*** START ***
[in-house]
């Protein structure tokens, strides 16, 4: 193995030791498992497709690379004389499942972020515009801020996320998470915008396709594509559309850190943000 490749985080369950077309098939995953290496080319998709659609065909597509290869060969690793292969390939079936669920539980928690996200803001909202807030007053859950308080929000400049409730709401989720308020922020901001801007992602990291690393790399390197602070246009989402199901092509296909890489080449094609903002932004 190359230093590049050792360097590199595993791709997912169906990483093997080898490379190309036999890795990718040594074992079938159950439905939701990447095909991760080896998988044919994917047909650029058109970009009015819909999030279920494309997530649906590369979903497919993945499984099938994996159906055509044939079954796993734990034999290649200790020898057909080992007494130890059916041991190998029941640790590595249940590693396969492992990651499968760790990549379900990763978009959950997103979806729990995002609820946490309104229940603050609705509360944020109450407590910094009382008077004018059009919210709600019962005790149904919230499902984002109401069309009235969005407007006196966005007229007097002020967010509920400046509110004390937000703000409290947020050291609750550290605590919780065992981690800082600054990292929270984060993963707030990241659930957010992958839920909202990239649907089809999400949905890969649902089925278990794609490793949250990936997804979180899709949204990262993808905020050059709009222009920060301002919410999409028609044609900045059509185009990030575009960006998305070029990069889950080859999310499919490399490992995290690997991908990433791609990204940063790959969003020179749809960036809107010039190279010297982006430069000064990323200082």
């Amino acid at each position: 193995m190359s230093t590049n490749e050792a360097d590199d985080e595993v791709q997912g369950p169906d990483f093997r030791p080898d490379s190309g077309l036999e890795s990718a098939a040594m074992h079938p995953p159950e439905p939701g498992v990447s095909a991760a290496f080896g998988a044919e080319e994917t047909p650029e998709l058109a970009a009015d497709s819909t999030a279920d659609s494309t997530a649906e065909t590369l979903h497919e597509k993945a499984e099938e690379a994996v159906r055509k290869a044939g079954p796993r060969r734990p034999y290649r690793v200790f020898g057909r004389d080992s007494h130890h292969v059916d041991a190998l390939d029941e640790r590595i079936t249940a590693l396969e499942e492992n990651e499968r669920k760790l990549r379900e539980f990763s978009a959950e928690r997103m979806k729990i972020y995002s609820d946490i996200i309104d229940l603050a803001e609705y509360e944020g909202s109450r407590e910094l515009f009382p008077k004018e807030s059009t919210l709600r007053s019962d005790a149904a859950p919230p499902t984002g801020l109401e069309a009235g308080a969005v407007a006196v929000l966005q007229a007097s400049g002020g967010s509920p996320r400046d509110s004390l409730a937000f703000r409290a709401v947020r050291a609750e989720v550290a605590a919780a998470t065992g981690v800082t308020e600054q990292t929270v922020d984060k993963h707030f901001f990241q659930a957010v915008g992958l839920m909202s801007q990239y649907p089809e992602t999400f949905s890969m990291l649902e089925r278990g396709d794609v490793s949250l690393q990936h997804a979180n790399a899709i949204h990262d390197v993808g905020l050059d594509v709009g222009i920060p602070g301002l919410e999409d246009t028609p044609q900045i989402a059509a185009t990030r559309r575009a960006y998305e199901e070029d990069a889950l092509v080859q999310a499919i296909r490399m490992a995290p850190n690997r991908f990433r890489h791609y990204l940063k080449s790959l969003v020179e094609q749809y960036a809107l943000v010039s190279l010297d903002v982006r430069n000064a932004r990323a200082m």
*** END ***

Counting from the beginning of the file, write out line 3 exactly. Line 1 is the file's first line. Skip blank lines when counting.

């Amino acid at each position: 193995m190359s230093t590049n490749e050792a360097d590199d985080e595993v791709q997912g369950p169906d990483f093997r030791p080898d490379s190309g077309l036999e890795s990718a098939a040594m074992h079938p995953p159950e439905p939701g498992v990447s095909a991760a290496f080896g998988a044919e080319e994917t047909p650029e998709l058109a970009a009015d497709s819909t999030a279920d659609s494309t997530a649906e065909t590369l979903h497919e597509k993945a499984e099938e690379a994996v159906r055509k290869a044939g079954p796993r060969r734990p034999y290649r690793v200790f020898g057909r004389d080992s007494h130890h292969v059916d041991a190998l390939d029941e640790r590595i079936t249940a590693l396969e499942e492992n990651e499968r669920k760790l990549r379900e539980f990763s978009a959950e928690r997103m979806k729990i972020y995002s609820d946490i996200i309104d229940l603050a803001e609705y509360e944020g909202s109450r407590e910094l515009f009382p008077k004018e807030s059009t919210l709600r007053s019962d005790a149904a859950p919230p499902t984002g801020l109401e069309a009235g308080a969005v407007a006196v929000l966005q007229a007097s400049g002020g967010s509920p996320r400046d509110s004390l409730a937000f703000r409290a709401v947020r050291a609750e989720v550290a605590a919780a998470t065992g981690v800082t308020e600054q990292t929270v922020d984060k993963h707030f901001f990241q659930a957010v915008g992958l839920m909202s801007q990239y649907p089809e992602t999400f949905s890969m990291l649902e089925r278990g396709d794609v490793s949250l690393q990936h997804a979180n790399a899709i949204h990262d390197v993808g905020l050059d594509v709009g222009i920060p602070g301002l919410e999409d246009t028609p044609q900045i989402a059509a185009t990030r559309r575009a960006y998305e199901e070029d990069a889950l092509v080859q999310a499919i296909r490399m490992a995290p850190n690997r991908f990433r890489h791609y990204l940063k080449s790959l969003v020179e094609q749809y960036a809107l943000v010039s190279l010297d903002v982006r430069n000064a932004r990323a200082m």